Is Gluten-Free Good for Type 2 Diabetes?

Published on 
June 18, 2024
June 11, 2024
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Navigating the vast sea of dietary choices for type 2 diabetes can be daunting. At Virta, we simplify the process by guiding our members to reduce dietary carbohydrates, such as bread, grains, cereals, and sugars, which often leads to significant weight loss and diabetes reversal. However, some people may also opt to exclude specific types of carbohydrates from their diet for additional reasons.

Entering the conversation: gluten-free diets and diabetes.

Is gluten-free better for Type 2 Diabetes?

There is no evidence to indicate that gluten-free diets are specifically beneficial for type 2 diabetes. However, a gluten-free diet that emphasizes whole foods tends to be lower in carbohydrates since it typically excludes bread, cereal, pasta, and baked goods. Reducing intake of these foods is good for type 2 diabetes.

Gluten is a type of protein primarily found in wheat, barley, and rye. It acts like a glue, providing elasticity to dough and giving baked goods their signature chewy texture. Despite the delightful qualities gluten imparts on baked goods, gluten-free diets have become increasingly popular, often purported to alleviate conditions like irritable bowel syndrome, inflammatory bowel disease, and other autoimmune disorders.

Among these, only one condition – celiac disease – has robust evidence supporting the need to exclude gluten completely. In individuals with celiac disease, gluten triggers an immune response that attacks the small intestine, leading to severe nutritional deficiencies and irreversible intestinal damage if a strict gluten-free diet is not followed. This condition is indeed severe and demands careful dietary management.

Although not strongly supported by scientific evidence, some people without a diagnosis of celiac disease still report feeling better when they eliminate wheat, rye, and barley from their diets. This improvement could stem from avoiding gluten (the protein) itself, or it might be due to avoiding fructans (the carbohydrates found in wheat). The underlying source is less important than the tangible improvement in well-being, as long as individuals are not unintentionally imposing additional restrictions on themselves.

How does a gluten-free diet impact blood sugar?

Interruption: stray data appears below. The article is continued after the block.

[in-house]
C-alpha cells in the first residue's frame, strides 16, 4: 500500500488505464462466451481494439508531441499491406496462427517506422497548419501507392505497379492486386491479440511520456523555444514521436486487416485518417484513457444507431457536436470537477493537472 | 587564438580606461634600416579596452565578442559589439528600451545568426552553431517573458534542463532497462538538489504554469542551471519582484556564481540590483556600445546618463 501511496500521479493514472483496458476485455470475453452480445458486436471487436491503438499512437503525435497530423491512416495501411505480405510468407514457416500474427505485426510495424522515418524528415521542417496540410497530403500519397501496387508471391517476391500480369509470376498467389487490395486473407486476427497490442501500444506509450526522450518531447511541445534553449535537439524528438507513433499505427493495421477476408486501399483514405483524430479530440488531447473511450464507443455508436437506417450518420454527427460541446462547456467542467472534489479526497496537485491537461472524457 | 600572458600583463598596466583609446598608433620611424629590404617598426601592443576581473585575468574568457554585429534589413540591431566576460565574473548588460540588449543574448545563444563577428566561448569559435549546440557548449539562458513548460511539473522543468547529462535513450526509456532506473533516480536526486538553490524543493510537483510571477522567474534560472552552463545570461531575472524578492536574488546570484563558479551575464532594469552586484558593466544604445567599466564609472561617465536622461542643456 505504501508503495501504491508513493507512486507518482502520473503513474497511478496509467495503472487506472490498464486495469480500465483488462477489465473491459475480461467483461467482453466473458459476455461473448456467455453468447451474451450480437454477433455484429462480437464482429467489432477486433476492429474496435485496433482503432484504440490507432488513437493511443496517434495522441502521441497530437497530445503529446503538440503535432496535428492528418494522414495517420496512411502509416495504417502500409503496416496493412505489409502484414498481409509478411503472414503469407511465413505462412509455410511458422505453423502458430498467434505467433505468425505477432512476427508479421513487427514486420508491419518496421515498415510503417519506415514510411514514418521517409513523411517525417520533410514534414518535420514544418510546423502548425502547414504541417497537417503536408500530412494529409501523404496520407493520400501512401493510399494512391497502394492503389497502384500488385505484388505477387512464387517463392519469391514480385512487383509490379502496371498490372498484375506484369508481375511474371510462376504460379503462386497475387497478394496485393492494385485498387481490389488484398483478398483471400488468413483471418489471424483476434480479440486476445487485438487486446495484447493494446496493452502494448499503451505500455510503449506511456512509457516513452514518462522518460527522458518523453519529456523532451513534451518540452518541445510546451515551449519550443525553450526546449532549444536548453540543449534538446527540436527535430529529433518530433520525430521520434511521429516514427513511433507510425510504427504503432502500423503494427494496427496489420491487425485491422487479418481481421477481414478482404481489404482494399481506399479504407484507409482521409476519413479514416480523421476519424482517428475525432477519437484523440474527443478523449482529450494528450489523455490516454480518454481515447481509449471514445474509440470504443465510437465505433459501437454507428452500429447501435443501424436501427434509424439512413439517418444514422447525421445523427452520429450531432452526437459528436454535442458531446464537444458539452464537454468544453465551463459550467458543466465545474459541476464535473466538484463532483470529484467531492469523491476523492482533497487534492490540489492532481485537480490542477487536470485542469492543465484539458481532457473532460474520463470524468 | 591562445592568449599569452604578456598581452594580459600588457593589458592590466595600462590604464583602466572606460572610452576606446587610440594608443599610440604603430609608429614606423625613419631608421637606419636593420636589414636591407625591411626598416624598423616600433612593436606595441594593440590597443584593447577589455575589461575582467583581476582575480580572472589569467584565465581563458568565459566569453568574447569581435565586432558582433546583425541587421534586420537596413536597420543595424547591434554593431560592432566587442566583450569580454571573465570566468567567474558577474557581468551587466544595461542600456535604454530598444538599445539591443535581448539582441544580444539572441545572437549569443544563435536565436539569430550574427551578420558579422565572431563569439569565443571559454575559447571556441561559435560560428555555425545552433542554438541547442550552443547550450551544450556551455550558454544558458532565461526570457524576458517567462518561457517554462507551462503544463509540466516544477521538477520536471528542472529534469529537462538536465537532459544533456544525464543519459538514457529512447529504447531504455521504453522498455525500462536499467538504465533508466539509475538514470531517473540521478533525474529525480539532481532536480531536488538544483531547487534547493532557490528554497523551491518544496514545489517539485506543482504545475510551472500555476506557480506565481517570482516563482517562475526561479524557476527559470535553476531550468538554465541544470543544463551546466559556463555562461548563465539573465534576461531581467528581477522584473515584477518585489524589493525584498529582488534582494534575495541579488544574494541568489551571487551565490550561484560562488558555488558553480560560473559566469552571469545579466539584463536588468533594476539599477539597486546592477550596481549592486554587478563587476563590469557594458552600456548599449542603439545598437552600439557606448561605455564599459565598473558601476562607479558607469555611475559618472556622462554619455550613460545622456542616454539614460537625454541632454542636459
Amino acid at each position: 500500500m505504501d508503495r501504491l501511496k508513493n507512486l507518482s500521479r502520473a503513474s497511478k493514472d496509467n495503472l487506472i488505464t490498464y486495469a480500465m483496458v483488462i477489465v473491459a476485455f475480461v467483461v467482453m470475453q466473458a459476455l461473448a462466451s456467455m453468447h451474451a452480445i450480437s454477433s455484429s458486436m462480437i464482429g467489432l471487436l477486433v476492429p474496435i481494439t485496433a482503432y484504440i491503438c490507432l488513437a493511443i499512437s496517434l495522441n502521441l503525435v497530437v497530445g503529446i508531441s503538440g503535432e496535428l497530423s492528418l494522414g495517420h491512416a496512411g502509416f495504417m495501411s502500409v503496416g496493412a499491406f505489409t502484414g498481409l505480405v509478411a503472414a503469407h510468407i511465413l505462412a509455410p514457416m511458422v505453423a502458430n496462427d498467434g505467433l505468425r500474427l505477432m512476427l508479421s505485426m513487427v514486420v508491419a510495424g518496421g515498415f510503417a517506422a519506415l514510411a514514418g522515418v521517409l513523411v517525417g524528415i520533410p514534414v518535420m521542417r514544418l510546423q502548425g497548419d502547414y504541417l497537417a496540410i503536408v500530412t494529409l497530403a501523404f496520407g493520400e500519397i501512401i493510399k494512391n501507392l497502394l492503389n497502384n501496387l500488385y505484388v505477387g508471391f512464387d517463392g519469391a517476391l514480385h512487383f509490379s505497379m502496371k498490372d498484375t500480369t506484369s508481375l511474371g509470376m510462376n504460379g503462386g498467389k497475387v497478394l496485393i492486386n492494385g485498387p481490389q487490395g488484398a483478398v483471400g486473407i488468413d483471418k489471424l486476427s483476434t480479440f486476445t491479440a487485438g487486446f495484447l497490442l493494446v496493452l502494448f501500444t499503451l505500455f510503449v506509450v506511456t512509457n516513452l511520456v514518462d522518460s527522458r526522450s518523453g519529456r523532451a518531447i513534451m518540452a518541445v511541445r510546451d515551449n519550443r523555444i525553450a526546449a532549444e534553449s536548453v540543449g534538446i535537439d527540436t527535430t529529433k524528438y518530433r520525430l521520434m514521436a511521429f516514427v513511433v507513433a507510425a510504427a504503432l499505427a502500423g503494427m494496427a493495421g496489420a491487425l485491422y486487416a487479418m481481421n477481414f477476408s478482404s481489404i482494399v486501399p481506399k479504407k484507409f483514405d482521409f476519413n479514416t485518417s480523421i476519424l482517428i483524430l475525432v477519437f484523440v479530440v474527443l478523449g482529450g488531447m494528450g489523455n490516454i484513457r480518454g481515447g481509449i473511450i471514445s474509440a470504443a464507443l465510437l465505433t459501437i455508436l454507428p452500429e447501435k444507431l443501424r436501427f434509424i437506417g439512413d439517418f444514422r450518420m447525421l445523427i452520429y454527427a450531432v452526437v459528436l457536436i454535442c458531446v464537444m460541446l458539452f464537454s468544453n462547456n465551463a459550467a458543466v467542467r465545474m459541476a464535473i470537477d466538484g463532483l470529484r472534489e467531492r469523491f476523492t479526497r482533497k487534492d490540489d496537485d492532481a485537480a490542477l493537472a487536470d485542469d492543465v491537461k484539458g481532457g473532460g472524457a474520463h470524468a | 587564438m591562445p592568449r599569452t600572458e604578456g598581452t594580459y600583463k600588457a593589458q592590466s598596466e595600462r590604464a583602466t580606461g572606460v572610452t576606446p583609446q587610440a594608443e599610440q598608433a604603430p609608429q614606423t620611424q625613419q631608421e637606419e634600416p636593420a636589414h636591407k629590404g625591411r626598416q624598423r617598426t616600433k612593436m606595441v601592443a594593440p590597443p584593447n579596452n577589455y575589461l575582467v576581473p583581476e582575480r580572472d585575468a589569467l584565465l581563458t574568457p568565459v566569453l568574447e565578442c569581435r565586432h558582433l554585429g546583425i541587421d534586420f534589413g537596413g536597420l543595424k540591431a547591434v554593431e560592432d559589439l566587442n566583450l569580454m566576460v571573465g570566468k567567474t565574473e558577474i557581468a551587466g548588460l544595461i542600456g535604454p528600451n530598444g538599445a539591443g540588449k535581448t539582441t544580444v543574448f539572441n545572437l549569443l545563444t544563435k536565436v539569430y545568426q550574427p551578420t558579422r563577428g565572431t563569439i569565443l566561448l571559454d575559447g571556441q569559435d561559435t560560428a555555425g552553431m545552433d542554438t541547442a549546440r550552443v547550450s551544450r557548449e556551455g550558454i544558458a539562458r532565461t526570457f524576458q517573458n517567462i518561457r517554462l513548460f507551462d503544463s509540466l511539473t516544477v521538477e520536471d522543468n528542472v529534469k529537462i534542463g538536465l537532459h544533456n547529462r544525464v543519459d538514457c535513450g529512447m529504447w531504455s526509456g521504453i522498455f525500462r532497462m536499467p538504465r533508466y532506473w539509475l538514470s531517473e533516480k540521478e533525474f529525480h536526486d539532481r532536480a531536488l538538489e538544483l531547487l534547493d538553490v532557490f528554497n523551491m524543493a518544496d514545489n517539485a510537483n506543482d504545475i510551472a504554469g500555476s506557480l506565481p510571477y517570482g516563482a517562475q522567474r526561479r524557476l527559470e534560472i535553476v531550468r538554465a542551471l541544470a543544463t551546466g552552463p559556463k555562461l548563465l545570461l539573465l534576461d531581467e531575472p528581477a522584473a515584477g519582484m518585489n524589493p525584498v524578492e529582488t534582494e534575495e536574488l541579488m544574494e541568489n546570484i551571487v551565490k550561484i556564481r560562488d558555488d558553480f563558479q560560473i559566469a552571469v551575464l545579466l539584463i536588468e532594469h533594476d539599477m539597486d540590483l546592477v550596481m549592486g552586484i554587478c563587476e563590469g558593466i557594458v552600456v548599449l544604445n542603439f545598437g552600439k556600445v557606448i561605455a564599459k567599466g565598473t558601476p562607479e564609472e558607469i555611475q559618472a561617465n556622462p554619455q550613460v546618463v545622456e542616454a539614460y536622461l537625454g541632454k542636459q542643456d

Gluten in and of itself does not significantly impact blood sugar since it’s the protein component of wheat, rye, and barley–not the carbohydrate. Glutenous foods like bread, cereal, pasta, and baked goods can significantly impact blood sugar due to their high carbohydrate content. Gluten-containing carbohydrates don’t inherently affect blood sugar differently than gluten-free carbohydrates, so the decision comes down to a personal choice. 

Does gluten-free mean less sugar?

Not necessarily. If your gluten-free diet consists primarily of whole foods like fresh meats, vegetables, fruits, nuts, and dairy products without added sugars, then yes, you are consuming less sugar and carbohydrates. If your diet consists of gluten-free versions of bread, pasta, cereal, cakes, cookies and other treats, you are consuming significant amounts of sugar and carbohydrates. 

Gluten-free foods to avoid

When choosing the best foods for type 2 diabetes, it’s really not about the gluten. It’s about the carbs. Therefore, highly processed foods like pre-made gluten-free breads and crackers, gluten-free pasta, gluten-free pizza crust, gluten-free cereal, gluten-free cookies and snack bars, and gluten-free candy are not good for diabetes. It’s also worth keeping in mind that many marinades and dressings can often contain gluten. Check the label before using. 

The Takeaway

Overall, the most important aspect of choosing a diet for type 2 diabetes is one that reduces dietary carbohydrates. If you follow a gluten-free diet, be sure to limit or avoid highly processed foods like gluten-free bread, pasta, cereal, pizza, and treats high in sugar like gluten-free cookies, snack bars, and candy because these significantly impact blood sugar. 

If you are diagnosed with type 2 diabetes and want to live a healthier lifestyle, Virta Health may be able to help. By making healthy lifestyle changes in a medical setting with supportive resources like 1:1 virtual coaching, you can regain control of your health and feel like yourself again. See if you’re eligible for Virta Health here.

This blog is intended for informational purposes only and is not meant to be a substitute for professional medical advice, diagnosis, or treatment. Always seek the advice of your physician or other qualified health provider with any questions you may have regarding a medical condition or any advice relating to your health. View full disclaimer

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